The factual background of the search of defendant's premises in this case is unique in that the search was made for the purpose of identifying the poison substance eaten by the children in an effort to save their lives. On the day of the tragedy, the children came home from school shortly after 11:00 a.m. and consumed the poisoned food. Within minutes all of them began showing symptoms of extreme pain. The school teacher and neighbors rushed the children to a local hospital for treatment. Notice was sent to the parents to come to the hospital. When Sheriff Frank Cline of DeSoto County learned that the children were critically sick and dying as a result of some substance they had apparently consumed at home, the Sheriff rushed to the home to determine what type of chemical the children had consumed. At this time the children were still alive and the purpose of the search was to enable doctors to provide proper treatment. Nothing was removed from the premises at this time by the Sheriff.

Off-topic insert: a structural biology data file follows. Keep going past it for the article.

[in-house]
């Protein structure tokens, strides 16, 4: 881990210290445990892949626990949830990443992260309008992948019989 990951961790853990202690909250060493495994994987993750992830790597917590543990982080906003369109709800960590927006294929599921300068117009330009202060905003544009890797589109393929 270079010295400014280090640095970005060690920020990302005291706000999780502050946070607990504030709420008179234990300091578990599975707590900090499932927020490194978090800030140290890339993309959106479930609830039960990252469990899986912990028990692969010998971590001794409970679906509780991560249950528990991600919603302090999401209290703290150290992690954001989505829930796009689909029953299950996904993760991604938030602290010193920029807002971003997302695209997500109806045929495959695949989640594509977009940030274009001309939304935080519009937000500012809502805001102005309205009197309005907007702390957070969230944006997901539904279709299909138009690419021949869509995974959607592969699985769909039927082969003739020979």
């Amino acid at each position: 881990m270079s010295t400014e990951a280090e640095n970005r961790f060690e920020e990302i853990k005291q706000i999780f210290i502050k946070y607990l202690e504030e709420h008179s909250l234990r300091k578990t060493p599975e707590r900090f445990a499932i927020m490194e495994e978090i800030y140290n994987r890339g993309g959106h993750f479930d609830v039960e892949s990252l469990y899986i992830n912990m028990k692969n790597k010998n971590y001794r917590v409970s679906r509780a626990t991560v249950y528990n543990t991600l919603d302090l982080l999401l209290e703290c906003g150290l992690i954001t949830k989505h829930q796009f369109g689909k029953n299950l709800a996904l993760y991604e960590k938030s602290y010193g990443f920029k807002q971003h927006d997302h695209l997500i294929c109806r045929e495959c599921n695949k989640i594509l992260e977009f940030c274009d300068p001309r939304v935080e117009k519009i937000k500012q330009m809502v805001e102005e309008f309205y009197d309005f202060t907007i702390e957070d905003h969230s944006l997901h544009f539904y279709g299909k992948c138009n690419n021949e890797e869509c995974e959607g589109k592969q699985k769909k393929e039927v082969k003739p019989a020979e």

The Sheriff then went to the hospital and talked to defendant Richardson. He told defendant he would like to look around the house and Richardson gave him the keys to the refrigerator which he had around his neck and invited him to make a further and complete inspection of the premises. The Sheriff and his assistants then returned to the premises and removed the poisoned food and containers in which it was cooked and eaten from the premises. Defendant claims that the Sheriff should have warned him of his constitutional rights before making the search. However, at the time of this search, there was no reason to suspect that any crime had been committed and certainly no reason to suspect that defendant had poisoned the children.